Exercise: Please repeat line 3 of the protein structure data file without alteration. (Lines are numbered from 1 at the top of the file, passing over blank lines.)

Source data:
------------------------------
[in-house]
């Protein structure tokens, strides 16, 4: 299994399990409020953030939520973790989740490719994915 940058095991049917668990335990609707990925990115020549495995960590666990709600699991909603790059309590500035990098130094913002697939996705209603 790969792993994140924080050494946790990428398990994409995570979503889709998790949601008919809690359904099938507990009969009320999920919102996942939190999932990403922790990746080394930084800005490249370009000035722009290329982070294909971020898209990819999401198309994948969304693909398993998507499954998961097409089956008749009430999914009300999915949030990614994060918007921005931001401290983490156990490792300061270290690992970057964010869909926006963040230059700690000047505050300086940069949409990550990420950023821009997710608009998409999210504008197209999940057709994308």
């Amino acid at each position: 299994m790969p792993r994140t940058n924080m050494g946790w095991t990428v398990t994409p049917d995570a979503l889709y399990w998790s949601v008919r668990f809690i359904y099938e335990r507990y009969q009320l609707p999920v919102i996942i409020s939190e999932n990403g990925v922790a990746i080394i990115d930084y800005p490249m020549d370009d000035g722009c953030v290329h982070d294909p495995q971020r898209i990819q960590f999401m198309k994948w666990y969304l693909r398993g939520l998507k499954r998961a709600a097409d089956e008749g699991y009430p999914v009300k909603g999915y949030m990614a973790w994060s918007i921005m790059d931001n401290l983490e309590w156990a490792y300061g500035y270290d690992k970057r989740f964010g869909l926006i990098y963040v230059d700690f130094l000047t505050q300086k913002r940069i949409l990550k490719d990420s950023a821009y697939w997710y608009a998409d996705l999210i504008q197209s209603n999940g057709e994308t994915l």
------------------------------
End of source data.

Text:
């Amino acid at each position: 299994m790969p792993r994140t940058n924080m050494g946790w095991t990428v398990t994409p049917d995570a979503l889709y399990w998790s949601v008919r668990f809690i359904y099938e335990r507990y009969q009320l609707p999920v919102i996942i409020s939190e999932n990403g990925v922790a990746i080394i990115d930084y800005p490249m020549d370009d000035g722009c953030v290329h982070d294909p495995q971020r898209i990819q960590f999401m198309k994948w666990y969304l693909r398993g939520l998507k499954r998961a709600a097409d089956e008749g699991y009430p999914v009300k909603g999915y949030m990614a973790w994060s918007i921005m790059d931001n401290l983490e309590w156990a490792y300061g500035y270290d690992k970057r989740f964010g869909l926006i990098y963040v230059d700690f130094l000047t505050q300086k913002r940069i949409l990550k490719d990420s950023a821009y697939w997710y608009a998409d996705l999210i504008q197209s209603n999940g057709e994308t994915l």